Federal border agents will record more interactions on video cameras, including body-worn devices, although the technology will be rolled out only gradually, the Wall Street Journal reports. Gil Kerlikowske, commissioner of U.S. Customs and Border Protection, said, “The goal is to employ body cameras where they would be most useful and helpful.'' The devices would be introduced slowly because of technical and legal concerns, he added. The move by CBP, part of the Department of Homeland Security, stands in contrast to the posture of the Justice Department, which has yet to write a policy on body cameras by its agents even as it pushes and pays for local police to use them.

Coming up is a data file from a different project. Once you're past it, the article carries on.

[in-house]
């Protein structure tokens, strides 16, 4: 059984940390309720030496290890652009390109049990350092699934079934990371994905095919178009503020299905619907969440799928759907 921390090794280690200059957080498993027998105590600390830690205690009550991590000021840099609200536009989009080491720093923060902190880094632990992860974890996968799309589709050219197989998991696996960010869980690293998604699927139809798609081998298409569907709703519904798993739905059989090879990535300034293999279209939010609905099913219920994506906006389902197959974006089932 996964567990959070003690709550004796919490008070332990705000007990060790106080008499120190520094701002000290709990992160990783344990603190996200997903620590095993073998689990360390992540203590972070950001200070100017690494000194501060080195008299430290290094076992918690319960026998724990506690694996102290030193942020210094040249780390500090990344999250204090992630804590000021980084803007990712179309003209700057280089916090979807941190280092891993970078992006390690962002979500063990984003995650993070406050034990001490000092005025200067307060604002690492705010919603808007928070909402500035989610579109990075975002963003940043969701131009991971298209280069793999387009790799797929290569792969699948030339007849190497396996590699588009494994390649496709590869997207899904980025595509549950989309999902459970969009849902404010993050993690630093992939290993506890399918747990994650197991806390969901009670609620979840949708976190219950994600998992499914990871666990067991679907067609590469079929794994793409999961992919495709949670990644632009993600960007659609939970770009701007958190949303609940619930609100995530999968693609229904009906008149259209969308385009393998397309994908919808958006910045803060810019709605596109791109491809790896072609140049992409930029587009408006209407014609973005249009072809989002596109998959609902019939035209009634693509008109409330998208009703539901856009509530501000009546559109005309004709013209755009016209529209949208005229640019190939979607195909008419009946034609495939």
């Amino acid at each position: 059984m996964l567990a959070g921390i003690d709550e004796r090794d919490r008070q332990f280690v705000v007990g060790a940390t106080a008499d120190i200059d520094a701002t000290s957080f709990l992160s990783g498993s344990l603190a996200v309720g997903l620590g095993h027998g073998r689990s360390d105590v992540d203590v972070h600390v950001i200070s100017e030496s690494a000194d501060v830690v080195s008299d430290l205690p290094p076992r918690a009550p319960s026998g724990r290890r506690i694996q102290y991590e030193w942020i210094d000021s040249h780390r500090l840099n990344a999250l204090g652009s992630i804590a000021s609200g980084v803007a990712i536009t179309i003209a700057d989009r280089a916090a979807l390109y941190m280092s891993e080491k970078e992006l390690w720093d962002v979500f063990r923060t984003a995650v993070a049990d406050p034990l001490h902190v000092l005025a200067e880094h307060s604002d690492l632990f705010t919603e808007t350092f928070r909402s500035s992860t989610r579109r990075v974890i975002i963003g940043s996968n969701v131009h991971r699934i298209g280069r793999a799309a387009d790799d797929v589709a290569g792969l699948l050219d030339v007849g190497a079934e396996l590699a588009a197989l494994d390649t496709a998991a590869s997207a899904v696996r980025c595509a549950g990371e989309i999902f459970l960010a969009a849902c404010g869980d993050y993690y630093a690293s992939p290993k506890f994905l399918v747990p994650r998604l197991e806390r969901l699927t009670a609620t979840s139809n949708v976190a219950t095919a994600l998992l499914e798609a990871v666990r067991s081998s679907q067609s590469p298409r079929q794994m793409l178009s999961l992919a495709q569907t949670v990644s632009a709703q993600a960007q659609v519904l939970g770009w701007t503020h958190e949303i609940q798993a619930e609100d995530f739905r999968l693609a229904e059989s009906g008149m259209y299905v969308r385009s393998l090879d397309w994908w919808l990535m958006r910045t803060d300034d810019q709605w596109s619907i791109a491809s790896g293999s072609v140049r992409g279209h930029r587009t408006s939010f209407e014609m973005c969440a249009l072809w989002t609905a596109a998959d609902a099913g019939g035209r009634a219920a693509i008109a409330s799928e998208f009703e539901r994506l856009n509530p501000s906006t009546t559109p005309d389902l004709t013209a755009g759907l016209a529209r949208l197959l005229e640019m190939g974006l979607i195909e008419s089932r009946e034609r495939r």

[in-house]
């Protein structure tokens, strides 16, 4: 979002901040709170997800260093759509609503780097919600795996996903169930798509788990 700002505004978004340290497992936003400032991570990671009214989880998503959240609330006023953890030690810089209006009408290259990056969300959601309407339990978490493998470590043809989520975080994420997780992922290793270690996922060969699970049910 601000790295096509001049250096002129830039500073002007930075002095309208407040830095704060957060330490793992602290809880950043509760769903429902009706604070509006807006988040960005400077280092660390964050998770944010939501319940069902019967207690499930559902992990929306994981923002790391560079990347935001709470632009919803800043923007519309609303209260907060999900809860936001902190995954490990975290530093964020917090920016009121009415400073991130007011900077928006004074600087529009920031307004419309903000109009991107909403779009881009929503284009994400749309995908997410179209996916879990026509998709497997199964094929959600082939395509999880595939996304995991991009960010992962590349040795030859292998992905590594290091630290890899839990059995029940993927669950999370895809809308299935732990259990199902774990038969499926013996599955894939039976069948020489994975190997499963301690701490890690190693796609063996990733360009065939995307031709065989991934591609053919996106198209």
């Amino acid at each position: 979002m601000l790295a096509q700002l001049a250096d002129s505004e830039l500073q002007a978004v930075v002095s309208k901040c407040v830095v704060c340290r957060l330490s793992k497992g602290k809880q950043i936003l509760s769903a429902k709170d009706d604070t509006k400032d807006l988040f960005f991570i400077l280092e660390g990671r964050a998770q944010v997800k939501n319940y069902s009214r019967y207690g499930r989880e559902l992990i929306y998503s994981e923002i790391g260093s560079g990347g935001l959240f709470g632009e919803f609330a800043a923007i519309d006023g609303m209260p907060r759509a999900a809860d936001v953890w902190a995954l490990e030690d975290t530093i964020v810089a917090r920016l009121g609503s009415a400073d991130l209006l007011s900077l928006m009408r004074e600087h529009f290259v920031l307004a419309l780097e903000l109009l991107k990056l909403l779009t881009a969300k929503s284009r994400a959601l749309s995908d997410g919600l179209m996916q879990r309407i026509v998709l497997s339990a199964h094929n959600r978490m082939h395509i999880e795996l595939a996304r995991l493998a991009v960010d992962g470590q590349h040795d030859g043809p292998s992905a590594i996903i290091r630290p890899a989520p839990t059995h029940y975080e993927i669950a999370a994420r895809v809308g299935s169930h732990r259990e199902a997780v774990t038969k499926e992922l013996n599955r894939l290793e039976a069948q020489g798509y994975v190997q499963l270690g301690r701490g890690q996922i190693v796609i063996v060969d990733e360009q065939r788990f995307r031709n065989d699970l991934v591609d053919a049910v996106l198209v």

One arm of the Justice Department, the U.S. Marshals Service, has decided that no police officers wearing body cameras could serve with the Marshals on joint task forces. Customs and Border Protection officials declined to provide details about how many cameras they envision using, as well as where and when they would be rolled out, saying more study is needed before such questions can be answered. Technical hurdles remain to using certain kinds of cameras in the often-dusty environment of the southern U.S. border. A staff report noted concerns among Border Patrol agents that video footage could be used in disciplinary measures against them.